On the night of December 22-23, 1949, Lord Ram’s idols miraculously appeared inside the Babri mosque in Ayodhya in Uttar Pradesh’s Faizabad district. Those were tumultuous times for Hindutva activists, who had been facing extraordinary trials and tribulations since Independence and Partition. Less than six weeks earlier, on November 15, 1949, Nathu Ram Godse and Narayan Apte, Mahatma Gandhi’s assassins, had been hanged at the Ambala Central Jail. Before their execution, the two prisoners recited the 11th and 15th chapters of the Bhagavad Gita and the first four lines of the RSS prayer. While climbing the gallows, they are reported to have shouted “Akhand Bharat amar rahe” and “vande mataram”! The bodies were cremated in the jail by prison authorities according to Hindu Sanatanist rites as per their last wishes. Requests by family members to be present at the cremation had been turned down. Godse and Apte had also expressed their wish to have their ashes immersed in the river Indus, an indivisible part of Bharat mata.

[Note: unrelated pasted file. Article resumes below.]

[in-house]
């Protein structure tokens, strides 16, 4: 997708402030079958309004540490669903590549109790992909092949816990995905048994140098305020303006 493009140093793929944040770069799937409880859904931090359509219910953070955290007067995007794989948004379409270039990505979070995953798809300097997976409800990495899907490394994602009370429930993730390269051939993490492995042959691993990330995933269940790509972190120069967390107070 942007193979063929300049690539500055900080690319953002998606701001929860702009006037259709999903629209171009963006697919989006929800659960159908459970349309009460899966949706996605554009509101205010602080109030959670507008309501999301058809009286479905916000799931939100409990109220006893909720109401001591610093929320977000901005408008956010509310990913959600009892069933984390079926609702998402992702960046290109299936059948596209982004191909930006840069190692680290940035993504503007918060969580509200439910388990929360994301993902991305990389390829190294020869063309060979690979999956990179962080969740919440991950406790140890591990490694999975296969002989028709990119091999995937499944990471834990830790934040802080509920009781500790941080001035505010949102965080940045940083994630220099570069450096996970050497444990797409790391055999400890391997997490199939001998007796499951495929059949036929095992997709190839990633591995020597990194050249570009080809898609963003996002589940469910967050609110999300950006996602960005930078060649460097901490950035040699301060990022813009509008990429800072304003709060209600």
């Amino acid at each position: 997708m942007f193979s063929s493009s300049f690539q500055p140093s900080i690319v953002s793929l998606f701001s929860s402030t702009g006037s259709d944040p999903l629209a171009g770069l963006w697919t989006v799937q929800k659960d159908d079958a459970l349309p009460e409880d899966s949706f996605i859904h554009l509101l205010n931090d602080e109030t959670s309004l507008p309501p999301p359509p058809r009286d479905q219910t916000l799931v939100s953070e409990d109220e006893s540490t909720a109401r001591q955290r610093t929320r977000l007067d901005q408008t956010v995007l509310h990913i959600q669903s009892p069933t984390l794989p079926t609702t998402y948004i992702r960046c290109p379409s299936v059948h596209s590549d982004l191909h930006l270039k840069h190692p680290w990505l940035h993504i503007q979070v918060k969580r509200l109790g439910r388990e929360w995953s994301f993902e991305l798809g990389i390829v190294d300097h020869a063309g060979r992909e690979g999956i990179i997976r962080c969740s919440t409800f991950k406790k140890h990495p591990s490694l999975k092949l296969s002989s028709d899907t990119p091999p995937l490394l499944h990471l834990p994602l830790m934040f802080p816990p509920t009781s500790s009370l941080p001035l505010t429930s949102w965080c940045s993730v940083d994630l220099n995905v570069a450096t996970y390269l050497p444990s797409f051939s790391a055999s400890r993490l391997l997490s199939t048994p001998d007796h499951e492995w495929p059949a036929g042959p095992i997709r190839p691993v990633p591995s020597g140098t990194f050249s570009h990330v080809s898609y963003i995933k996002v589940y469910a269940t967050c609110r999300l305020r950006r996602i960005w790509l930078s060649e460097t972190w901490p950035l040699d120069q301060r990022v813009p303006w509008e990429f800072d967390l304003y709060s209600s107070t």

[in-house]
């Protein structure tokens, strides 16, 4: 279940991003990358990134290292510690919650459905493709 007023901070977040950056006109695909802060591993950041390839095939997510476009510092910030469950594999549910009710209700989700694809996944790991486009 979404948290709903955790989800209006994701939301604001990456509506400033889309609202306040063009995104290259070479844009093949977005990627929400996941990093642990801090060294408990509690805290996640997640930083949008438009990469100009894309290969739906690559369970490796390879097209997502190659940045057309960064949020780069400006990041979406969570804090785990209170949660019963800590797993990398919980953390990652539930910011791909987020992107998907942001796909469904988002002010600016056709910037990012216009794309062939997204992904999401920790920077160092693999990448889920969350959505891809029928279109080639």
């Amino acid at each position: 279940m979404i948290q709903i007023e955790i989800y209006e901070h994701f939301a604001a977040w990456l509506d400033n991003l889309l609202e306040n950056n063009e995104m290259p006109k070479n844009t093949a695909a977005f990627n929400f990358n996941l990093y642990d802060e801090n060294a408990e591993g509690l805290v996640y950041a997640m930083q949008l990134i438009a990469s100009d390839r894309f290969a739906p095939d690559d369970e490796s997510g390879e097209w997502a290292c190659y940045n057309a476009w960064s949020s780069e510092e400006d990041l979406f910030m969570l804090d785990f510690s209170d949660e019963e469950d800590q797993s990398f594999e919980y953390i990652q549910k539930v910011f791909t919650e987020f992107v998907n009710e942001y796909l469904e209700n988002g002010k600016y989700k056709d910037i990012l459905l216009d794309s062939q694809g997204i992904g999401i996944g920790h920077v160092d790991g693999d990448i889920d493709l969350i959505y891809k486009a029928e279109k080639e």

The appearance of the idols brought a sense of closure to Hindutva activists, who had faced an extremely challenging environment in the 22 months since Gandhi’s murder. Prominent RSS leaders had been arrested. The government saw the RSS as the volunteer arm of the Hindu Mahasabha, even though ties between the two organisations had been tenuous.